The Chattanooga Beer and Wrecker Board unanimously voted Thursday to immediately revoke the license of The 807 Fire and Ice nightclub.
The revocation only applies to beer. Fire and Ice, at 807 Market St., still can sell wine and liquor.
Several residents from the Loveman’s on Market condominium building across the street from the club spoke during the hearing.
Attorney Rick Hitchcock, who is representing some Loveman’s tenants, showed three videos taken by a resident depicting a disorder around Fire and Ice on Sept. 25.
When resident Anne Youmans stood in front of the microphone after the video ended, she was teary.
“I have four small children. This is ridiculous,” she said.
Youmans said she is happy with the beer board’s decision, and that the next step is to get Fire and Ice’s liquor license revoked by the Tennessee Alcoholic Beverage Commission.
Police said at a previous meeting that from Jan. 1 to Sept. 15, they had received 53 calls to Fire and Ice’s address, though not all calls specifically related to the establishment.
On Sept. 15, the Beer Board suspended Fire and Ice’s license for 30 days as a result of a disorderly crowd incident Aug. 14.
At Thursday’s meeting, Fire and Ice again was accused of operating a disorderly business related to an incident on Sept. 10.
When the club turned its lights on about 2:30 a.m. that day, police saw several thrown beer bottles flying through the air inside the bar, according to the complaint. Several people began fighting and the melee spilled onto the sidewalk, the complaint said.
Fire and Ice’s security had to physically restrain several people and wrestle them outside, and police could not get inside through a large crowd blocking the door, the complaint stated. One arrest was listed on the complaint, though the charge was not specified.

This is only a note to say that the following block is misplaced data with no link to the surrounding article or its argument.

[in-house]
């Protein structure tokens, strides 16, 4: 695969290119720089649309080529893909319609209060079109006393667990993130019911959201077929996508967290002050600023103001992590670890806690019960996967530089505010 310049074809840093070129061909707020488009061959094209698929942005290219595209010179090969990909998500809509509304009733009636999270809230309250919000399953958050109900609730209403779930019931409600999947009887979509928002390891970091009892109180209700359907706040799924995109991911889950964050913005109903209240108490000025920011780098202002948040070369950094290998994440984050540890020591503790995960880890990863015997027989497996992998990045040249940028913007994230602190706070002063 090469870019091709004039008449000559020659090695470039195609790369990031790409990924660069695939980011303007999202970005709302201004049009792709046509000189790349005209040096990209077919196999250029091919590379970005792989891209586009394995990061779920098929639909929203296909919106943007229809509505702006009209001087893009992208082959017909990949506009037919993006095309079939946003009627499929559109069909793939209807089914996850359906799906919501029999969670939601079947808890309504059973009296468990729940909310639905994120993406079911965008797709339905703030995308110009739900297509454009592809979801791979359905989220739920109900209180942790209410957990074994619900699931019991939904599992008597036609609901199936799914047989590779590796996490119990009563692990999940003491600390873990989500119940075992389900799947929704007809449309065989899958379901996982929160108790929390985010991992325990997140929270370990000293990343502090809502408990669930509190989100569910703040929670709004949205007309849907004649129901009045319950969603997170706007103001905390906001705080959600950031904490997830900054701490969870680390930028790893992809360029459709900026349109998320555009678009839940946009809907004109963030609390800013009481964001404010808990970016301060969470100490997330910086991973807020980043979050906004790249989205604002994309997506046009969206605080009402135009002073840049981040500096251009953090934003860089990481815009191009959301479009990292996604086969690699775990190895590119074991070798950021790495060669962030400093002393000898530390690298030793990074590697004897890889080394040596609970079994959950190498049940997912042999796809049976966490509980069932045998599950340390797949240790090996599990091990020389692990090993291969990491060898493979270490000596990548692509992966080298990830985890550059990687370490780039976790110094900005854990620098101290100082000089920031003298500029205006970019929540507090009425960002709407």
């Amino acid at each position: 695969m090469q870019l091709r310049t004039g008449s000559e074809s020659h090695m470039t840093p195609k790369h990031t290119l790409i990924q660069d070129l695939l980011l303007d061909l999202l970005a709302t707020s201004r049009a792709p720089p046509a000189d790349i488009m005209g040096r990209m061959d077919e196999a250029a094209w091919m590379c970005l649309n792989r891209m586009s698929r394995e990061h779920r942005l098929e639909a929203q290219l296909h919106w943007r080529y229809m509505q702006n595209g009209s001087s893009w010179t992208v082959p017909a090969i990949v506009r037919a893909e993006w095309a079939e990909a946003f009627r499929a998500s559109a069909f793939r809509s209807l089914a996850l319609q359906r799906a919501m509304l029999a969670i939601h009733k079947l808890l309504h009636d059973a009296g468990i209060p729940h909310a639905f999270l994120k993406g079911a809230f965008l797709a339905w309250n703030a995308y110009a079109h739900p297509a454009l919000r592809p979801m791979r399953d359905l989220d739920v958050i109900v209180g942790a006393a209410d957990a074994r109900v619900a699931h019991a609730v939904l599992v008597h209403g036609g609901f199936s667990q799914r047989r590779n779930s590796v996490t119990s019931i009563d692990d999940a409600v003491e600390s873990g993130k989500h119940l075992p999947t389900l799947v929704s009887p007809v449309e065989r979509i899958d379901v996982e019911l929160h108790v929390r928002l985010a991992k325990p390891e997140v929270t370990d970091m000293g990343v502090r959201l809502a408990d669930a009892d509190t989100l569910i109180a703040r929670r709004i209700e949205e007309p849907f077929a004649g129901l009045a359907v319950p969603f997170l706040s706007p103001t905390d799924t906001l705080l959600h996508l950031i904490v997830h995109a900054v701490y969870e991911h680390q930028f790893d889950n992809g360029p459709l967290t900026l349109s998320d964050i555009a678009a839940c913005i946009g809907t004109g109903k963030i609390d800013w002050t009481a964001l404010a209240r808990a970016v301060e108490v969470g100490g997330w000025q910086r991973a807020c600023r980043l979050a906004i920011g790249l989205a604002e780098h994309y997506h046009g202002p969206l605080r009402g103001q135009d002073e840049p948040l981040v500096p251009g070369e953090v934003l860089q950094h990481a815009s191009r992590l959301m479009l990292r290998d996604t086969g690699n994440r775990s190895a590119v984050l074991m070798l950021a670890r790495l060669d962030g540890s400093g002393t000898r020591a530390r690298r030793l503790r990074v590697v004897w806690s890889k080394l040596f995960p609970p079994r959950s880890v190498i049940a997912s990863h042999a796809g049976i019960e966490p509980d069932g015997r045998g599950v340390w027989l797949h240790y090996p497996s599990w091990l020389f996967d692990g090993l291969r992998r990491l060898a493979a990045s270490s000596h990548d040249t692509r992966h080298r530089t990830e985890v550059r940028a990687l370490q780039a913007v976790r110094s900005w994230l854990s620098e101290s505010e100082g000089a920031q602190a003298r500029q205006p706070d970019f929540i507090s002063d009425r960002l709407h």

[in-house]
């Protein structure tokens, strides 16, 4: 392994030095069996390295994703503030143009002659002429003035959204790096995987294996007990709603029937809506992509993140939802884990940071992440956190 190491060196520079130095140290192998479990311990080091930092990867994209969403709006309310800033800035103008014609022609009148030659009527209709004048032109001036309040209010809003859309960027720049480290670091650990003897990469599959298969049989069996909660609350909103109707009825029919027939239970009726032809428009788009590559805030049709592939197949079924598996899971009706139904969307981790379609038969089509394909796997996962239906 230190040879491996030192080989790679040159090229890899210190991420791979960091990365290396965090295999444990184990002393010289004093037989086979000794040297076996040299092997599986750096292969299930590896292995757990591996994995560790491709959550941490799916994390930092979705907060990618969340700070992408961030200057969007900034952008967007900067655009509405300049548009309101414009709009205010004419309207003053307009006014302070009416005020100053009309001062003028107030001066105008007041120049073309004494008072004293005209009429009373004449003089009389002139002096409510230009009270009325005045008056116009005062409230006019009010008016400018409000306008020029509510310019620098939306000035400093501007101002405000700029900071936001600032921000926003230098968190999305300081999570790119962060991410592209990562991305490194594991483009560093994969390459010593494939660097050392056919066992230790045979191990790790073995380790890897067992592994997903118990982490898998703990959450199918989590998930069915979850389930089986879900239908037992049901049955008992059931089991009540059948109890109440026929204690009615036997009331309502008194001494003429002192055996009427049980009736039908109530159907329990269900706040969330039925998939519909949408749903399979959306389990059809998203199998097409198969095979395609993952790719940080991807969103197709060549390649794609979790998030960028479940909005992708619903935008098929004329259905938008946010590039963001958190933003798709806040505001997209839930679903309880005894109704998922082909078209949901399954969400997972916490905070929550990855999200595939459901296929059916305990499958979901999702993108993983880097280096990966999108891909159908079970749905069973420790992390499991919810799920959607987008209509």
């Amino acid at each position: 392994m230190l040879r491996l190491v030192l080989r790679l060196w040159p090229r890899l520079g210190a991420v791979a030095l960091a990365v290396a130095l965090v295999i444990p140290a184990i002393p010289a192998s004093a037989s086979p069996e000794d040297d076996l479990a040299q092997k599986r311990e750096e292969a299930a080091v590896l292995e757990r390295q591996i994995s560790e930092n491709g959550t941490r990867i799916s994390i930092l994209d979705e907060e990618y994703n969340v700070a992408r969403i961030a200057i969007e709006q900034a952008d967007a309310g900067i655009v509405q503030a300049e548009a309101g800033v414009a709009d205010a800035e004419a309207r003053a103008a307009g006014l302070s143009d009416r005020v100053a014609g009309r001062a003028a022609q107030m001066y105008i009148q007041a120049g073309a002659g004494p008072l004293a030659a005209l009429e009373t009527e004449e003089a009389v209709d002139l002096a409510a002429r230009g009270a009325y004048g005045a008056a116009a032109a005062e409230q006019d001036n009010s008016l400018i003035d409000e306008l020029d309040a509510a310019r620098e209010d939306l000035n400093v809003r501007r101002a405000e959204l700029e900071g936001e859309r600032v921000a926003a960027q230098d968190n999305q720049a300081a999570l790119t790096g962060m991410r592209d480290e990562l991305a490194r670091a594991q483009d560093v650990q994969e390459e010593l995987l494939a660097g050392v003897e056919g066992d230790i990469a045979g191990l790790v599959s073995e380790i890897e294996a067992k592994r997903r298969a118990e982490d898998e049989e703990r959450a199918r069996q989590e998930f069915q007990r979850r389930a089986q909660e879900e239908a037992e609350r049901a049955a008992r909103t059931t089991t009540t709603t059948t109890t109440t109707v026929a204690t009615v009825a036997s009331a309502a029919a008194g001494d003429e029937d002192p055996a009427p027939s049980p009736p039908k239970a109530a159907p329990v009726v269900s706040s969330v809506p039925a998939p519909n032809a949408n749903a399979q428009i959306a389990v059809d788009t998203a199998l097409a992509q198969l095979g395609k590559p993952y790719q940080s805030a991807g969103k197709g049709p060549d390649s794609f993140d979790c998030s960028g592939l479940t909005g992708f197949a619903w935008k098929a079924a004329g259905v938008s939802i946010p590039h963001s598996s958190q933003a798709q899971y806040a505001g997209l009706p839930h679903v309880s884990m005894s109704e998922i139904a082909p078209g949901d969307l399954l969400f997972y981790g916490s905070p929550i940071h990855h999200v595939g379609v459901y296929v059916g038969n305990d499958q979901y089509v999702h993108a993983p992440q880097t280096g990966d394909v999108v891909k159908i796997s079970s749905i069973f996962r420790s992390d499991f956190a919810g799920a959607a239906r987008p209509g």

At Thursday’s hearing, Chattanooga police officer Adam Cooley defended the actions of Fire and Ice security during the Sept. 25 incident.
“They were working really hard,” Cooley said. “The crowd [was] just refusing to obey orders.”
Still, Cooley said, he would describe Fire and Ice as a disorderly place.
Kelly Burkett, who runs Fire and Ice, said he knew of only one bottle thrown on Sept. 10. He said someone was trying to throw the bottle into the garbage. He also said the security staff has asked troublemaking patrons not to come back.
Fire and Ice’s lawyer, Arvin Reingold, asked Cooley whether people involved in unruly behavior have been inside or outside the club. Cooley said this was the only incident he’s reported that happened inside Fire and Ice, a point Reingold stressed.
But Beer Board Vice Chairman Christopher Keene said repeated complaints from nearby residents played a role in his decision to revoke Fire and Ice’s the license.
“We’re not going to be in a police state,” Keene said before the vote. “We have a cancer in downtown Chattanooga, and we’re going to take it out.”